The first ticket to the MLS conference finals will be issued on Thursday night, with the Chicago Fire and New England Revolution facing off in a winner-take-all playoff series game two. Their first-leg match ended scoreless, leaving the Revs to have to travel to Toyota Park to beat a Chicago team they failed to defeat in four attempts.
So why should the short-handed Revs believe they can finally beat the heavily-favored Fire? History is on their side in the form of three straight playoff victories against New England. Chicago will take heart in the fact that none of those three losses took place at home.
Here is a closer look at Thursday night’s decisive second leg(8:30pm, ESPN2):
The Fire created few chances and didn’t look very threatening in game one, but the grass surface at Toyota Park should help their passing game and strong counterattack well. Cuauhtemoc Blanco wasn’t particularly effective in game one, but he will need to get more involved for Chicago’s offense to click.
One player who needs to show better in game two is Logan Pause, who saw very little of the ball in game one. Obviously he’s going to lose out to Shalrie Joseph and Jeff Larentowicz in the battle for possession, but he has to have more of an impact. The same goes for John Thorrington.
Should we expect any changes from this game one lineup?:
Barring injury, this same group should go again. Look for Chris Rolfe to get more involved this time around, while Justin Mapp should find room to operate on the left. He had some moments in game one, but floated in and out of the match far too often.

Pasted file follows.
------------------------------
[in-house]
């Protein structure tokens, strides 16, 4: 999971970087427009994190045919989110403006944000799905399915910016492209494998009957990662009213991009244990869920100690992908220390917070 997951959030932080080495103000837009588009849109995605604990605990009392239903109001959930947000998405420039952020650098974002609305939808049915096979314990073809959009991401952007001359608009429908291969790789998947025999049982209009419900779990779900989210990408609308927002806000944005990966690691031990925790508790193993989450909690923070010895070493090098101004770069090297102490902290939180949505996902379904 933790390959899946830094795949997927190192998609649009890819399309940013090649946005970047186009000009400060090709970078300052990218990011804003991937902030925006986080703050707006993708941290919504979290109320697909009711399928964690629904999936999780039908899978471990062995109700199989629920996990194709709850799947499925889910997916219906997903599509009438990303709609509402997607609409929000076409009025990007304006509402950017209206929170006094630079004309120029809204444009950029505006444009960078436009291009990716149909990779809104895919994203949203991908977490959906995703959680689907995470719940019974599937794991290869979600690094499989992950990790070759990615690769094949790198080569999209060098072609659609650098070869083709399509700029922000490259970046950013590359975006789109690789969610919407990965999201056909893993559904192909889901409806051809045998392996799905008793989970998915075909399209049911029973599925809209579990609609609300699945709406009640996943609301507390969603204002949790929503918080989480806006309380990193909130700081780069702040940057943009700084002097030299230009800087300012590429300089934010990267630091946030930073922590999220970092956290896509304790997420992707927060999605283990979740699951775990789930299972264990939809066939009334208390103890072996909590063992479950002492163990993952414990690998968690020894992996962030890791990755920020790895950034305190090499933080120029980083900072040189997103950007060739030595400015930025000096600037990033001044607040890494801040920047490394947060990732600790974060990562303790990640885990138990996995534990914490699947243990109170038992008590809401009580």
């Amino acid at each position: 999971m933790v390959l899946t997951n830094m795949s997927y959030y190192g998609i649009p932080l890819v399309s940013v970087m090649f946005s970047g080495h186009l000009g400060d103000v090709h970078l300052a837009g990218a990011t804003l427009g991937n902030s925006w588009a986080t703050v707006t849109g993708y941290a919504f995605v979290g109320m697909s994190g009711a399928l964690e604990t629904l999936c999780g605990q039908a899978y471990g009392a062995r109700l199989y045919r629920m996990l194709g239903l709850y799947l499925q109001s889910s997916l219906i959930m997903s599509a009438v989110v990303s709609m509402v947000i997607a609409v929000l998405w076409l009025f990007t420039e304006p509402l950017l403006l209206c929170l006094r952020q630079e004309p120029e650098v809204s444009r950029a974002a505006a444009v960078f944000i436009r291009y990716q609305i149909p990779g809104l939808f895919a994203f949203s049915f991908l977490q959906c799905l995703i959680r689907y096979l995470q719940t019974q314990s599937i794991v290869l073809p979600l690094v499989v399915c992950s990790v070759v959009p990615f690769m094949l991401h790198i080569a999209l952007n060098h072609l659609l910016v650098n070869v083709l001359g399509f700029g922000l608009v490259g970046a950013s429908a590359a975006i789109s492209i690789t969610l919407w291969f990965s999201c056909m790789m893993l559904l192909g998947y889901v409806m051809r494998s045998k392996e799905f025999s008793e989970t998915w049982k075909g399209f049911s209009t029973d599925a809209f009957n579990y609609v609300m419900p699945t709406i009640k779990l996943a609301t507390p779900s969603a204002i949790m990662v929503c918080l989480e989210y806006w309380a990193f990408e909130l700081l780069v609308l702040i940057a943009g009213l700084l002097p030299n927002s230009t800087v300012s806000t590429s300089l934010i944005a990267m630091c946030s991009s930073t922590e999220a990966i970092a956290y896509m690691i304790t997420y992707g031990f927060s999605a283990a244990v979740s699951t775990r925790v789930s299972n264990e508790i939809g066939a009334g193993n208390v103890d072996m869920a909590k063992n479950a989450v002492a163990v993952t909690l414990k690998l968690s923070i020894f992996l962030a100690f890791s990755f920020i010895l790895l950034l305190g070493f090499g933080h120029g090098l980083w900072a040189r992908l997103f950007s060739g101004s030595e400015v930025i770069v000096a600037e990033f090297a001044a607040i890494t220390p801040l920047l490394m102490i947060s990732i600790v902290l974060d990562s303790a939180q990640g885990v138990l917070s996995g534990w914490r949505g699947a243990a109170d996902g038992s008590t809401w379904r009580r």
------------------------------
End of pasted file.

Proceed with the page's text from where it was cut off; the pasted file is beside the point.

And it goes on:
New England Revolution
If you watched game one, you saw a Revs team that wasn’t afraid to run at the Fire and attack. Will the approach be the same in game two, or will New England be more conservative on the road?
The speedy tandem of Mansalley and Dube up top can create problems IF they get some sort of service, but there just weren’t enough good passes coming from midfield in game one. Mauricio Castro showed some flashes and got forward quite a bit, but neither he or Nyassi is known for being a great crosser so you wonder how the Revs will construct attacks.
Here is the lineup we are likely to see:
Chris Tierney did well in game one at left back but you have to think Badilla will regain his starting spot, moving Jay Heaps to left back. Can Shalrie Joseph get more involved in the attack? Can the Revs risk pushing Joseph forward, or will Nicol avoid exposing his team to the Fire’s deadly counterattack?
What do you see happening on Thursday night? Will New England continue its playoff dominance? Will Chicago continue its 2008 dominance?